Wednesday, October 5, 2011

Decline of Human Violence

History and the Decline of Human Violence - Scientific American 10/4/11

Really great Q and A with Steven Pinker, professor of psychology at Harvard and author. I always thought it was curious when people would claim we live in such a violent world, but all of the things I have studied about our human history shows that we were far more barbaric towards each other in the past than we are now and there is simply no comparison. You hear this a lot from the religious groups because this helps them sort out the "end times" prophecies in their heads, but they neglect how awful we actually used to be to each other. As Pinker states, "the statistics suggest that this may be the most peaceable time in our species' existence". Perhaps as the world gets smaller and people get more inter-connected with the rest of the planet, it appears more violent because we are actually exposed to everything at once, but the over-all effect on an individual is far better than it has ever been. We see it in the streets down in lower Manhattan, and we see it in the Arab spring, popular uprisings of non-violence like we've never seen before. People don't want to kill each other, they want to be free to do as they wish to make a better life and we are willing to work with others to make it good for all.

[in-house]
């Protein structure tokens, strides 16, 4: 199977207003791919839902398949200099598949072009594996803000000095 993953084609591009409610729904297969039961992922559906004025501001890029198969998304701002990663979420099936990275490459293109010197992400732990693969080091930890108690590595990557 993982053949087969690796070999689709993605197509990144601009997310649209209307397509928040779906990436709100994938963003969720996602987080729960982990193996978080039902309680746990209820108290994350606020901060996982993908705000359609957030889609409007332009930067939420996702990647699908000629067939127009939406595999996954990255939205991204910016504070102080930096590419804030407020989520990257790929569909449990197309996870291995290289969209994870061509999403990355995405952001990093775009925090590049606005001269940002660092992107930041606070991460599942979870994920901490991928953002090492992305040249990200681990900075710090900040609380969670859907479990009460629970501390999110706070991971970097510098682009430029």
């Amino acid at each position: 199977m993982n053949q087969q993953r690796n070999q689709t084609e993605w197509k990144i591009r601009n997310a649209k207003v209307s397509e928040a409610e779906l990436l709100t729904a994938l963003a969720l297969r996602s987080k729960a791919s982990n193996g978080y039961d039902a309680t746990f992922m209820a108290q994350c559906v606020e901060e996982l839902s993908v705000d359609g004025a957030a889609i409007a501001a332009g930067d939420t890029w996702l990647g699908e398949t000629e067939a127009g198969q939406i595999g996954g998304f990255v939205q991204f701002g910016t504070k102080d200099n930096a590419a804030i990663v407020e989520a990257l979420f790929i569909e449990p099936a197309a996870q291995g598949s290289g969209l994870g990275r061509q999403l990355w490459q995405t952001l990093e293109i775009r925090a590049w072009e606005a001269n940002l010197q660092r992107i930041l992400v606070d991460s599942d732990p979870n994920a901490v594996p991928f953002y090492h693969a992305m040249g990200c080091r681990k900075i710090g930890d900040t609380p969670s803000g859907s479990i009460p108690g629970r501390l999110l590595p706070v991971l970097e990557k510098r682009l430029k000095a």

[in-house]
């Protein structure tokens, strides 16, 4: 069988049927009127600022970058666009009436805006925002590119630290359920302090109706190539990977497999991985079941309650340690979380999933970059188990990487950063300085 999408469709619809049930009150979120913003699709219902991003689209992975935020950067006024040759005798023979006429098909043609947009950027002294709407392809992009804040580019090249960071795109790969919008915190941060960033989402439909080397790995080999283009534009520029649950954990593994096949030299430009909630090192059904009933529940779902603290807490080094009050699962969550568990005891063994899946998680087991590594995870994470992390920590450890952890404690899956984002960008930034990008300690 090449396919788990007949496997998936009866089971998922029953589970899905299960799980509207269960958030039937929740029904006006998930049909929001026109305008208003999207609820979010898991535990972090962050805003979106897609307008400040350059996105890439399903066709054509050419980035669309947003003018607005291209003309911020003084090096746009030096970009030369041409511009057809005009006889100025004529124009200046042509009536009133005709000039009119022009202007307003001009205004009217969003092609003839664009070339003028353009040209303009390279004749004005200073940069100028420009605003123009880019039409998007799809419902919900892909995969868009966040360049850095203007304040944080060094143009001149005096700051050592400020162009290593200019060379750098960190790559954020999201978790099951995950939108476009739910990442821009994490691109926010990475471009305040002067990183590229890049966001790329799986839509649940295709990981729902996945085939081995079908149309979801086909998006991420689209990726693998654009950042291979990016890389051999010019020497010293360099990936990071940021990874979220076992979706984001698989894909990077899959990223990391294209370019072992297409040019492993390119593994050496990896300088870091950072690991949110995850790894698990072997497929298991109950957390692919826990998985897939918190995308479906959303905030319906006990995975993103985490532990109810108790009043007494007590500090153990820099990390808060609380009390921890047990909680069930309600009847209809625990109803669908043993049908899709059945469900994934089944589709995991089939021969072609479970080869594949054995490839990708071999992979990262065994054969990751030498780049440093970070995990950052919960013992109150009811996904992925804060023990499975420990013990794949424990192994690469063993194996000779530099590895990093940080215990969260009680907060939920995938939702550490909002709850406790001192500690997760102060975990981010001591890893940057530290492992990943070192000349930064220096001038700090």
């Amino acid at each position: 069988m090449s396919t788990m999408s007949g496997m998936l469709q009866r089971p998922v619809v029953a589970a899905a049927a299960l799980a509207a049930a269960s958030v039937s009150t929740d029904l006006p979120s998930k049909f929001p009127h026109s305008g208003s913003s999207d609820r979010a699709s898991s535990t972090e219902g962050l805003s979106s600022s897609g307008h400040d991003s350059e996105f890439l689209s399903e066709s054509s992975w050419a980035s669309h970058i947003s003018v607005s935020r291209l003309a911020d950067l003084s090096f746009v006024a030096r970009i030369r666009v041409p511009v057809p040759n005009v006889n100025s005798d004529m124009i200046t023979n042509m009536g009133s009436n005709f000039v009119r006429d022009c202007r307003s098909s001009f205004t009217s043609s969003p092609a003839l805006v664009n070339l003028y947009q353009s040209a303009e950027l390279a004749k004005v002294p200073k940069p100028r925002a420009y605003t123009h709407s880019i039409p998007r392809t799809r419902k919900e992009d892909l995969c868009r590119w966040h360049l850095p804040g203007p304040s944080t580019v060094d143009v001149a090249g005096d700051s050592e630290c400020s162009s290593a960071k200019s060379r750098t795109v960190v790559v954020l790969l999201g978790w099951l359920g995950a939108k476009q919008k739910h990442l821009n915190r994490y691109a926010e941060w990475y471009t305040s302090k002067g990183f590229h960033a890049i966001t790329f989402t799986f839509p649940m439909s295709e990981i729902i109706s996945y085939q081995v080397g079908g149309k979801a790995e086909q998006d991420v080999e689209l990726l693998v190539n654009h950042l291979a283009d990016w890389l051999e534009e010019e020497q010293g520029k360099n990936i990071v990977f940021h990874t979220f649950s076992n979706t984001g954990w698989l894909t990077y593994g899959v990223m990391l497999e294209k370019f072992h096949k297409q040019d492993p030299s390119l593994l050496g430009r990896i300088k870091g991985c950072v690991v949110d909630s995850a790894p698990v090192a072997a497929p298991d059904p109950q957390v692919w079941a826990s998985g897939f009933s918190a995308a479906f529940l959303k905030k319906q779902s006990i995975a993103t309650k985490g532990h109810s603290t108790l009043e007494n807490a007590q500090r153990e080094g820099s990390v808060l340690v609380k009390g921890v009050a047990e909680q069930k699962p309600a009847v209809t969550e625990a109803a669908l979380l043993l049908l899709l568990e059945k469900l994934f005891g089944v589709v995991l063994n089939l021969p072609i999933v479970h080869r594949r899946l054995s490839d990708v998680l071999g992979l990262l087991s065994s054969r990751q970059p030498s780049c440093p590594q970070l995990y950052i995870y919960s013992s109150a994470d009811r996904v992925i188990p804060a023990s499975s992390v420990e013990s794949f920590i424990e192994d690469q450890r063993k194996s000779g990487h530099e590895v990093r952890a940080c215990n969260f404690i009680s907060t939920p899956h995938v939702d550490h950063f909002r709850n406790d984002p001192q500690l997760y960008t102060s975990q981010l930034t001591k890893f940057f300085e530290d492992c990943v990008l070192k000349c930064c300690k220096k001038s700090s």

accounts of daily life in medieval and early modern Europe reveal a society soaked in blood and gore. Medieval knights—whom today we would call warlords—fought their numerous private wars with a single strategy: kill as many of the opposing knight’s peasants as possible. Religious instruction included prurient descriptions of how the saints of both sexes were tortured and mutilated in ingenious ways. Corpses broken on the wheel, hanging from gibbets, or rotting in iron cages where the sinner had been left to die of exposure and starvation were a common part of the landscape. For entertainment, one could nail a cat to a post and try to head-butt it to death, or watch a political prisoner get drawn and quartered, which is to say partly strangled, disemboweled, and castrated before being decapitated. So many people had their noses cut off in private disputes that medical textbooks had procedures that were alleged to grow them back.

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